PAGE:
But the University of Iowa All-America running back from New Jersey has never made a big deal out of it. He had a job and did it. Like, you know, real people do.
People who worked with Greene at McGregors Furniture say he didn’t talk much while he was employed in the store’s warehouse from last June through December. He came to work.
“When we’d get a truck to unload,” said McGregors supervisor Calvin Taylor, “we’d joke and say ‘Get Shonn the ball on the 20 and let him go.’ He was a great worker.”
Greene was academically ineligible to play for the Hawkeyes last year. He transferred to Kirkwood Community College for a year to regain his eligibility at Iowa. On the side, he did some good, honest work in a warehouse.
“We’ve hired a lot of Iowa football players to work for us,” said McGregors service warehouse manager Rebecca Fried. They include former Hawkeye stalwarts like Bob Sanders, Jonathan Babineaux, Bryan Mattison, Drew Tate and Mike Humpal.
“Normally, it’s just for over the summer, until they start in with practice,” Fried said. “But Shonn stayed through December, so he worked a lot more than any of the players we had here. He worked in the warehouse, unloading trucks, getting things ready for delivery, helping customers pick up their orders, assembling furniture.”
Taylor said the Hawkeyes who have worked there have served the store well.
“You don’t have to tell them too much,” he said. “They ask what they have to do and then get it done. It’s a tribute to the team’s work ethic. They come in and don’t showboat or anything.”
Fried said most of the football players have been good workers, though “one in particular, it was his first-ever job and it showed.”
But “you could tell Shonn had a pretty good background. He was soft-spoken and got along with everybody. He wasn’t a ‘look at me’ type. He’d rather blend in.”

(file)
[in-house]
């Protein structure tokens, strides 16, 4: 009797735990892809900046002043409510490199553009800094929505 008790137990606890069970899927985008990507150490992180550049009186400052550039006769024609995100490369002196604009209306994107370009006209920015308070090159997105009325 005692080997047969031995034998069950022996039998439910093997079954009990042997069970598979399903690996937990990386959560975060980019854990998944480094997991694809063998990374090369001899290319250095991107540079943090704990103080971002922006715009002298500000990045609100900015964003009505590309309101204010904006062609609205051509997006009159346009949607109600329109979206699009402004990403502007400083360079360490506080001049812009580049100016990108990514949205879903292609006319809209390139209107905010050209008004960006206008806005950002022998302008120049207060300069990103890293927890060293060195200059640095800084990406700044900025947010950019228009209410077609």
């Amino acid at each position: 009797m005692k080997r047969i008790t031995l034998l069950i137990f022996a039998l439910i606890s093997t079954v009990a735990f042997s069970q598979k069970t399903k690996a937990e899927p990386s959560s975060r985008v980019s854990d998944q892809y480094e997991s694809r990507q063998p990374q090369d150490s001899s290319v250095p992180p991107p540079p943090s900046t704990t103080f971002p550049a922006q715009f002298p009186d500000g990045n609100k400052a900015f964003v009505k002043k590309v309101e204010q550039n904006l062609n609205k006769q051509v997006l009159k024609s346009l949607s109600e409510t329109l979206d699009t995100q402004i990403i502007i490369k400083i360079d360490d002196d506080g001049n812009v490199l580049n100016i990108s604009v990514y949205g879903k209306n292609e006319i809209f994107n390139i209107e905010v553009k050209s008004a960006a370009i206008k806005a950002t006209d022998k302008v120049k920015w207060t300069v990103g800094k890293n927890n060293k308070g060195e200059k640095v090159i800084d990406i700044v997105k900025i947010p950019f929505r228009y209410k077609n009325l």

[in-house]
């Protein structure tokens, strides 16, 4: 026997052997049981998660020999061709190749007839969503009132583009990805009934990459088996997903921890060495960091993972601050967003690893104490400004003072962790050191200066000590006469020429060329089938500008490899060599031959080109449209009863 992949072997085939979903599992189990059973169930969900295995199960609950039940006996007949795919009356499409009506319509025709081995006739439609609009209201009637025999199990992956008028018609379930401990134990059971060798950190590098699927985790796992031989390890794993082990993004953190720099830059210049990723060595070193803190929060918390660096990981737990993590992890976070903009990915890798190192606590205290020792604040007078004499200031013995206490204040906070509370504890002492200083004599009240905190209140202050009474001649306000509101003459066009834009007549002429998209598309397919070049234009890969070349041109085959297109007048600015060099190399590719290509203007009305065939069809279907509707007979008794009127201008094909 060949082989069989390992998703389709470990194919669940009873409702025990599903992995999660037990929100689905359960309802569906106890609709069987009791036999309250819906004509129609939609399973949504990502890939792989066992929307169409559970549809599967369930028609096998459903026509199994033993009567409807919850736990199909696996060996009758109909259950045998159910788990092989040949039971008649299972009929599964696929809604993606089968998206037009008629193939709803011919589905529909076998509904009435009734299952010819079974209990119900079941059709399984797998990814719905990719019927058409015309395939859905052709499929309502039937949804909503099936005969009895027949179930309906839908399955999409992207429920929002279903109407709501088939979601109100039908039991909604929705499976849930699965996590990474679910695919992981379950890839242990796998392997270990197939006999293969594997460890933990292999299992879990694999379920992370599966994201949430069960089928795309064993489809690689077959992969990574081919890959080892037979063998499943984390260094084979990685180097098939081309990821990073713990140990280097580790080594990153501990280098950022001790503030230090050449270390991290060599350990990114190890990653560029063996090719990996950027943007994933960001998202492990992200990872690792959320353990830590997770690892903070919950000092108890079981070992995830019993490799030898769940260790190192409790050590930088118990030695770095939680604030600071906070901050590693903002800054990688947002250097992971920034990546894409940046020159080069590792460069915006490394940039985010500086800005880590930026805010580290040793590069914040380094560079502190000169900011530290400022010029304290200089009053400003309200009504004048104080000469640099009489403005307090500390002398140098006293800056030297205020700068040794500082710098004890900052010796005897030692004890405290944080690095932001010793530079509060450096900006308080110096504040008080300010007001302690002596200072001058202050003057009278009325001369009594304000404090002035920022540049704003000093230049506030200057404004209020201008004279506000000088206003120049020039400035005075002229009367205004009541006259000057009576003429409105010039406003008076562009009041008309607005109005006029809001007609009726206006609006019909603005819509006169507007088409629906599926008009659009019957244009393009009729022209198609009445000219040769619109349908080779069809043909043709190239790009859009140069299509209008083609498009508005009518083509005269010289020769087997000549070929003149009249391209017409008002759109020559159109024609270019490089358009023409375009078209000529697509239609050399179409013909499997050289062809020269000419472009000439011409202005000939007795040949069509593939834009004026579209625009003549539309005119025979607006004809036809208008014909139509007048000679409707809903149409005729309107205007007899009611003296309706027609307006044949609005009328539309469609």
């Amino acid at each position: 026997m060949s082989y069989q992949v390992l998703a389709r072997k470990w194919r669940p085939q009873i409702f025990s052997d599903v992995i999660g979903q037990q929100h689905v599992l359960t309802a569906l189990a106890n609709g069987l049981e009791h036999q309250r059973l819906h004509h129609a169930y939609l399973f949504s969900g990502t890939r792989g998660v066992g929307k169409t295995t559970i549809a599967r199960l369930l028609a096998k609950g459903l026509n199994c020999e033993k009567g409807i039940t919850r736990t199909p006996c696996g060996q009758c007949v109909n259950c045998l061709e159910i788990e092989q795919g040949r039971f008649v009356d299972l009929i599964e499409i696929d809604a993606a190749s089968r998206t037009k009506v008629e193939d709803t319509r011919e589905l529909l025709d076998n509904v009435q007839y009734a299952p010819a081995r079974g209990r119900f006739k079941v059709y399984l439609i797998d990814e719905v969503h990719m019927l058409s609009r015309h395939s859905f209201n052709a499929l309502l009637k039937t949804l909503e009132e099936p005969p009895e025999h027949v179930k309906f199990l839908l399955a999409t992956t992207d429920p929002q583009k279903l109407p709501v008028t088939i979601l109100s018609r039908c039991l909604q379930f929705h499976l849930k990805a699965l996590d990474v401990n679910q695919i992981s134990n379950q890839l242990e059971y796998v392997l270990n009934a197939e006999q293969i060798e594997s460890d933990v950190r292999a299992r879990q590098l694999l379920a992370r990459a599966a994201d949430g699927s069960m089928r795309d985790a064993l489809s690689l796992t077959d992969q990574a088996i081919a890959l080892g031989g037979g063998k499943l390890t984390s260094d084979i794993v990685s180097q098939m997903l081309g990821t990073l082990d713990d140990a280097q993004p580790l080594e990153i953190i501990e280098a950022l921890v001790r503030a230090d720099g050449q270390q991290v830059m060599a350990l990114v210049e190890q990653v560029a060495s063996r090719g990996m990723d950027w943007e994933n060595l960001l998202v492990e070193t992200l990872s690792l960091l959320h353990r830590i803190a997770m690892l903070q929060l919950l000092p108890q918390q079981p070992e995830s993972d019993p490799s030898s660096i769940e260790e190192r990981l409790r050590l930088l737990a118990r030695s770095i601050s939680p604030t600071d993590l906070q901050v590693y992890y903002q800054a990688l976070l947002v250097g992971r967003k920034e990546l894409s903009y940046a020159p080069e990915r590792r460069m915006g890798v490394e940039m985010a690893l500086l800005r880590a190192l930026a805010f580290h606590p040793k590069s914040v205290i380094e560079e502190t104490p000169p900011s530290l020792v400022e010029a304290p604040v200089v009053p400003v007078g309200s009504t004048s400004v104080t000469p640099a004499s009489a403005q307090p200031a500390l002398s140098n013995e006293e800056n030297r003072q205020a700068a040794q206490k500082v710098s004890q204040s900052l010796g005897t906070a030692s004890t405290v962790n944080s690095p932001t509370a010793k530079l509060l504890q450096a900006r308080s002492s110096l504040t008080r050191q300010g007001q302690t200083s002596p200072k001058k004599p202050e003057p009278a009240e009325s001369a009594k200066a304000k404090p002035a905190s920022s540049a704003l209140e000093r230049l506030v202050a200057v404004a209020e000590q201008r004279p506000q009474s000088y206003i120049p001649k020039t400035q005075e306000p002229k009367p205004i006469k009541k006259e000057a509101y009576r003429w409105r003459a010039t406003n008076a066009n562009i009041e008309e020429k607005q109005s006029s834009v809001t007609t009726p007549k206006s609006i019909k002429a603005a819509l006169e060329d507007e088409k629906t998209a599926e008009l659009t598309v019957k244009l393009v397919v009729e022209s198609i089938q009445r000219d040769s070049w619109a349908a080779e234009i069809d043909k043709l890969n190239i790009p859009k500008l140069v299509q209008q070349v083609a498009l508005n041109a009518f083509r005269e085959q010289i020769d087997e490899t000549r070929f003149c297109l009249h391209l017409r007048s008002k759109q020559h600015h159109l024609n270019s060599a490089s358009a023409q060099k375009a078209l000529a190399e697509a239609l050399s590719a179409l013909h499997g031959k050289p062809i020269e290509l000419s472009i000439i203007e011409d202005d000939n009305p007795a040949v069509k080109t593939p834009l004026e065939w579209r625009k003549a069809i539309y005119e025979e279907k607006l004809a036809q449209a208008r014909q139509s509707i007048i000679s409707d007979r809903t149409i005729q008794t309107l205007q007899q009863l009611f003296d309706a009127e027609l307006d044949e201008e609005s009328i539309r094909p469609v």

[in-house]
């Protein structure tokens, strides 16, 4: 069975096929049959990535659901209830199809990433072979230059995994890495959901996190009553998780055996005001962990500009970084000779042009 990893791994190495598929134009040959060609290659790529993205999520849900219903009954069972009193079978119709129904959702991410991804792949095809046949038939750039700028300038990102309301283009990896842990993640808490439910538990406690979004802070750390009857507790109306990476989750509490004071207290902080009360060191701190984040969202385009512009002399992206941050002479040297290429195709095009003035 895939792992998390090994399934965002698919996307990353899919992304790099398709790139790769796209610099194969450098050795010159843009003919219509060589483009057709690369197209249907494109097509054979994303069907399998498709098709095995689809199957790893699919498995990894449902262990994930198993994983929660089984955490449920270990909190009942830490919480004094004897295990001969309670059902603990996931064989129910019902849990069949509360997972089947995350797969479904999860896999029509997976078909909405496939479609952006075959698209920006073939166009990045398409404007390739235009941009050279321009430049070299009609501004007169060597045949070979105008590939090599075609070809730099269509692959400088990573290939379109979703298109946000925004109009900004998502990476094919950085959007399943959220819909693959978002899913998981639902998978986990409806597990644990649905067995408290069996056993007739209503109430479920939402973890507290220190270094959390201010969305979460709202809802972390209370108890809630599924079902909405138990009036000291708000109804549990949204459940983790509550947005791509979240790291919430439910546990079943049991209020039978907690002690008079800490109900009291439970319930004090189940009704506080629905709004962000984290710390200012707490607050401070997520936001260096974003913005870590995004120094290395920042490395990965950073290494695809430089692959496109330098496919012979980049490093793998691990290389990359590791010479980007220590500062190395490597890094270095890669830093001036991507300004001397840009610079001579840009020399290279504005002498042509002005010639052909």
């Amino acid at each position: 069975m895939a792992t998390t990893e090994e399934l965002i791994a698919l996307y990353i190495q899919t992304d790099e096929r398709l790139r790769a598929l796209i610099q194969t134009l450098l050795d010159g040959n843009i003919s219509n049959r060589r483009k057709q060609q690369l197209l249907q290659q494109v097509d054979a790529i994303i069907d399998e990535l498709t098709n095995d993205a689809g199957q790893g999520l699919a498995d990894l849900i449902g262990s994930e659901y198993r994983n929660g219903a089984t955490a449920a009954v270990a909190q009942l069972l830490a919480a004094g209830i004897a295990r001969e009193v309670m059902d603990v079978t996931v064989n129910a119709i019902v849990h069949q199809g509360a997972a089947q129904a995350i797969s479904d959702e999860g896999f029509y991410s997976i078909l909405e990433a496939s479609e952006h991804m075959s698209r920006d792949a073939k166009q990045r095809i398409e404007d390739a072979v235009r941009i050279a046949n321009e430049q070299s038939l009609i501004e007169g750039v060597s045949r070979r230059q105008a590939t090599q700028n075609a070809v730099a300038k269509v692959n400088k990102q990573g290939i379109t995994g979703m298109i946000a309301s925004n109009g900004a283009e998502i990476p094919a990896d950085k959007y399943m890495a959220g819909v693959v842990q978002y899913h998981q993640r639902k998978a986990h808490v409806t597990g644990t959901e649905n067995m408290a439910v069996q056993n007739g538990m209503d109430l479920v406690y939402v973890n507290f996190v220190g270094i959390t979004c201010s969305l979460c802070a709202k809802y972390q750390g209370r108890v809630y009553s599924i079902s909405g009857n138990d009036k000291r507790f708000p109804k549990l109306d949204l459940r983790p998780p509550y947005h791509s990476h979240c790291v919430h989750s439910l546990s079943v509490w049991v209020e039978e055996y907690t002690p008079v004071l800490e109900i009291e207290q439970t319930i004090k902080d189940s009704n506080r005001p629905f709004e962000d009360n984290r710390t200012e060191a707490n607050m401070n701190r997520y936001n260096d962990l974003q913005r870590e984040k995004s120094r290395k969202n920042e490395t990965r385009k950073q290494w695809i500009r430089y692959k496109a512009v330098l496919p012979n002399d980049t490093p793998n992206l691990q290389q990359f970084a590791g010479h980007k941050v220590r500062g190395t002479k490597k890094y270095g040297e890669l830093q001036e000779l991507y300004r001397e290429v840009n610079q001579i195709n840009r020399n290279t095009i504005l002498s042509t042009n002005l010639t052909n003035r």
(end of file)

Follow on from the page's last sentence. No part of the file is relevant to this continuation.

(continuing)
“He wanted to be one of the fellas,” Taylor said. “He didn’t want anybody to know who he was.”
People in Iowa City and Coralville know their Hawkeyes. Occasionally, someone in the store would ask “Are you Shonn Greene?”
“He’d deny it,” Fried said. “I think it was because he wasn’t where he wanted to be.”
“He just wanted to do his job like everybody else here,” Taylor said. “He knew what he wanted to do, and he was focused.”
Greene worked a lot of Saturdays in that warehouse during the 2007 football season. If it hurt him not to be in an Iowa uniform, he didn’t let it show with sulking.
“He still had team spirit,” Taylor said. “We listened to the games on the radio.
“Sometimes they’d talk about his position on the radio, and he wouldn’t have anything to add. He’d listen like everybody else, but he didn’t give an opinion one way or the other.”
Maybe Greene knew something the broadcasters and the audience didn’t about what was coming in ’08. Of course, he couldn’t have had an inkling of the personal success he’d attain with a dozen games of more than 100 yards rushing, the Big Ten’s Player of the Year award, the Doak Walker Award, and more.
“It’s been wonderful,” Taylor said. “For that mild-mannered guy to have been working in the warehouse for us … I can’t explain it.
“I’m just proud to know him and have spent some time with him.”
Fried is a big Greene fan, too, and not because he’s an All-America.
“It’s neat to see him become so popular,” she said. “He’s deserving of it. He was very humble and modest when he was with us. Probably his favorite person in the world is his grandmother. He’s one of those homegrown, lovable guys.
“As aggressive as he is on the field, he’s a teddy bear off it. For even mentioning us in having a part in getting where he is, that says a lot right there.”
This past summer was the first one in several years when McGregors didn’t employ a Hawkeye football player. There was no reason for it, Fried said. It’s just how things worked out.
“If Shonn was the last one,” Taylor said, “then what a last one to have.”